Monday, August 18, 2008
Wind-power projects can lead to small-town graft
There's a boom in wind power in upstate New York, but the developers have brought not only controversy, but "an epidemic of corruption and intimidation, as they rush to acquire enough land to make the wind farms a reality," Nicholas Confessore reports for The New York Times, pegging his story to the gripes of Janet and Ken Tacy:
"Two Town Board members had signed private leases even as they negotiated with the companies to establish a zoning law to permit the towers. A third board member, the Tacys said, bragged about the commissions he would earn by selling concrete to build tower bases. And, the Tacys said, when they showed up at a Town Board meeting to complain, they were told to get lost." There are several other examples elsewhere. Attorney General Andrew Cuomo has taken over an investigation begun by a local prosecutor, who told Confessore, "It really is renewable energy gone wrong. ... It's a modern-day gold rush."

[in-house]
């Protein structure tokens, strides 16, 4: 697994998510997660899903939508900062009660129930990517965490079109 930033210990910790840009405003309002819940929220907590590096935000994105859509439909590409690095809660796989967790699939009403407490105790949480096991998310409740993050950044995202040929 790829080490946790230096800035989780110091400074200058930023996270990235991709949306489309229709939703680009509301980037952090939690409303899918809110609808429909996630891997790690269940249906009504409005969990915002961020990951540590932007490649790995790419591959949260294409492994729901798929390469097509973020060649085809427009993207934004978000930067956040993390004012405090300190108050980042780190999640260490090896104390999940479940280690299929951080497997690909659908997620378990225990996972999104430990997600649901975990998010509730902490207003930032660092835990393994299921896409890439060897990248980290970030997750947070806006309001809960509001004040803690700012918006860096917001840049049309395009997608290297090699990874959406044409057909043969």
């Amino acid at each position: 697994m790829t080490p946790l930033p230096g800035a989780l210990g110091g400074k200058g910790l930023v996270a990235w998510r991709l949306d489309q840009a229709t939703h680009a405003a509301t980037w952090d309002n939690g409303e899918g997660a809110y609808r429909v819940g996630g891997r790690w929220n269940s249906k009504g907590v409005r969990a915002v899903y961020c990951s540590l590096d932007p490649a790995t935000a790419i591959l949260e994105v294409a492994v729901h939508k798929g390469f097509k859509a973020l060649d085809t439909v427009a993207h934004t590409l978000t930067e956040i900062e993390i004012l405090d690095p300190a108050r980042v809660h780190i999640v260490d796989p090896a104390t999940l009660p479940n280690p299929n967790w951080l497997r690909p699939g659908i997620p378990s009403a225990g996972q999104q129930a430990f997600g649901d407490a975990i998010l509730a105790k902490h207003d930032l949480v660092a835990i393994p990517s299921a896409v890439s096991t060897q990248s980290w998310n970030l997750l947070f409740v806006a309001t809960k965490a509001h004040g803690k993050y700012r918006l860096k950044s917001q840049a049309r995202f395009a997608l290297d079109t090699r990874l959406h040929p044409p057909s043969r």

"Cuomo is investigating whether wind companies improperly influenced local officials to get permission to build wind towers, as well as whether different companies colluded to divide up territory and avoid bidding against one another for the same land," Confessore reports, describing apparent attempts at bribery.
Legalities aside, "Families and friendships have been riven by feuds over the lease options, which can be worth tens of thousands of dollars a year in towns where the median household income may hover around $30,000. Rumors circulate about neighbors who can suddenly afford new tractors or trucks. Opponents of the wind towers even say they have received threats; one local activist said that on two occasions, she had found her windshield bashed in." (Read more)
UPDATE, Aug. 19: Similiar tales are recounted by Helen O'Neill for The Associated Press, in a story cited by Bill Bishop of the Daily Yonder, who writes, "In the past week there have been a number of stories that have found the dark side of wind." He also cites a story from Richard Cockle of Newhouse News Service saying that living near a wind farm "can cause a variety of physical ailments."